Pic-a-Pix Deluxe ($7.99)


We live in a world where we are spoiled for choice on Picross games. And yet, for many, the hunger never ceases. You’ve got plenty of options on Switch, with Jupiter’s Picross S series generally seen as the most polished and popular of the lot. But if you’re looking for an alternative, I’d strongly recommend Pic-a-Pix Deluxe. While it’s certainly more meager in its presentation, in terms of pure puzzle content you can’t find anything better. It comes with hundreds of puzzles of regular Picross and color Picross, and if you still want more when you’ve finished all of that, you can buy quite a few more via DLC. Picross and handhelds go very well together, and this is my pick of the lot on Switch.

Bloodstained: Curse of the Moon ($9.99)


Inti Creates has a number of side-scrolling action games available on the Switch, but I think Bloodstained: Curse of the Moon is the best of the bunch. This is, of course, a collaboration between Inti Creates and Koji Igarashi, the man behind a number of Castlevania games including Symphony of the Night, Aria of Sorrow, and Lament of Innocence. And yes, at its core, this is a NES-style Castlevania game with the serial numbers filed off. It includes a number of modern touches as options, however, which certainly makes this the most accessible Castlevania-style game from the era it’s aping. It also offers phenomenal replayability, with a bunch of endings that require you to play the game in very different ways to unlock. Very solid all-around, and it gives me a lot of hope for the eventual release of Bloodstained: Ritual of the Night.

Battle Chef Brigade ($19.99)


Battle Chef Brigade is a game I never would have bought if someone hadn’t insisted I try it, and wow, am I glad I did. It’s a little bit match-3, a little bit RPG, and a little bit beat-em-up, all wrapped up in an overly-dramatic cooking adventure that seems ripped out of the pages of a long-running manga. There are multiple modes and the game is just filled with stuff to do, but what it comes down to is a really nice core that keeps you coming back. You cook dishes by playing a match-3 game, but the blocks you use to make matches actually come from the ingredients in your pantry. And where do you get those ingredients? Why, you go outside and beat the heck out of monsters and animals to harvest them, of course. Get the order, go fight some monsters, use the ingredients to play a puzzle game, and try to meet the order’s demands. It’s awesome.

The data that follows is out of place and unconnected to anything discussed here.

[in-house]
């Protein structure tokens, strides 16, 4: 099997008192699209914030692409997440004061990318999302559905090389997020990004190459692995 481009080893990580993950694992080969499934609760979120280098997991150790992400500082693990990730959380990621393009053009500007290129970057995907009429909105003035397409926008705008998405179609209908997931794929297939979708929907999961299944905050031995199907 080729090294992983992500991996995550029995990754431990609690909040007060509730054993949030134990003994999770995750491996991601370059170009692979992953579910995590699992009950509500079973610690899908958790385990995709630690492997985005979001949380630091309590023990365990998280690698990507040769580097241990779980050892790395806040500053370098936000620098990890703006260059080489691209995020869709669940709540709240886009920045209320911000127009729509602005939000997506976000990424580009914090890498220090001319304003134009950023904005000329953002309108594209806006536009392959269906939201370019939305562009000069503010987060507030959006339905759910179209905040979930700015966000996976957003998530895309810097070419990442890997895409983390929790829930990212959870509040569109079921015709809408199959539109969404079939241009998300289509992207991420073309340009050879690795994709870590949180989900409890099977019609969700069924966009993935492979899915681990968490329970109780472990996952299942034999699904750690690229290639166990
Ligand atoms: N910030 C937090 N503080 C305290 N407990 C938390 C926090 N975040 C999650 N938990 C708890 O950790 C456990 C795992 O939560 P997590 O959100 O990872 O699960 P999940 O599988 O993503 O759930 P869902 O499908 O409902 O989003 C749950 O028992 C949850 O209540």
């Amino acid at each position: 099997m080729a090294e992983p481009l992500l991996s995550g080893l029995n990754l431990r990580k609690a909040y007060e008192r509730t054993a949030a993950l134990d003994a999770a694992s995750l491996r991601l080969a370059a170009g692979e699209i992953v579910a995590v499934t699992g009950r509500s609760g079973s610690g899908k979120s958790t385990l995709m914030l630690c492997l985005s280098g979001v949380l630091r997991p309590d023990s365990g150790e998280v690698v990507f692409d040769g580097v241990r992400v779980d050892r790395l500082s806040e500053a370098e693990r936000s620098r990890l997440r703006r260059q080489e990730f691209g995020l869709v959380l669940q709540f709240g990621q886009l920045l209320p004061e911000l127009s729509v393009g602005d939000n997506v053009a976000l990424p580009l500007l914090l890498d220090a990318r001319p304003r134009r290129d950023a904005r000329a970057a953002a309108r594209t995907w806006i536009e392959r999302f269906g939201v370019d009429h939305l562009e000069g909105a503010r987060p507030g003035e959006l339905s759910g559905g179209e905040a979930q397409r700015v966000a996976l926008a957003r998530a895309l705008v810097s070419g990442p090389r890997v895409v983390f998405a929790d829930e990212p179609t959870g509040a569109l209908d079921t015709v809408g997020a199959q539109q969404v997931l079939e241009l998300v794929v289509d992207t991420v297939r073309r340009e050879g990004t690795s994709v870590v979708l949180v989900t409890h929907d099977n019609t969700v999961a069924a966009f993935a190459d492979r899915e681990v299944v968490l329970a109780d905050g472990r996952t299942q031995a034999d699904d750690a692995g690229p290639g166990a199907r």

Elliot Quest ($9.99)


Indie Metroidvania games are all the rage these days, but Elliot Quest came out a few years ahead of the time when so many exploratory platformers became available. It also pays equal or greater homage to Zelda 2: The Adventure of Link as it does to anything from the Metroid series, and that makes for a very different sort of game from what you usually see in recent times. It’s a bit frustrating in places and it’s probably a little too aimless for its own good, but this is a surprisingly substantial game that nicely echoes a classic that gets very little love while also being a fine experience in its own right.

Steredenn: Binary Stars ($12.99)


Take classic horizontal shoot-em-up mechanics, toss in a healthy dose of roguelite elements, and you have a lot of lost time on your hands. The Switch has a lot of wonderful shoot-em-ups to choose from, so any entry into the genre really needs to have some kind of unique point in order to stand out. For Steredenn, it’s the excellent way it weaves together its two genres into something quite unlike any other title on the system. You have to have shoot-em-up chops to go very far, but you also can’t ignore the strategic components of the Steredenn if you want to have a successful run. If you enjoy shoot-em-up gameplay but feel like the average title in the genre doesn’t give you enough to chew on, this is the one for you.

And there you go! Ten more games to buy, and if you still have money left over, I don’t know what to tell you. Well yes, I suppose I could tell you to come back on New Year’s when I’m doing a “Best of 2018" thing, but that would completely ruin the surprise. So yes, go and happily play with all of your presents, whether they came from Santa, your loved ones, or even yourself. Unless I was horrifically mutilated in a reindeer-related accident between when I wrote this and now, I’ll be back tomorrow with a more typical SwitchArcade Round-Up. Thanks for reading!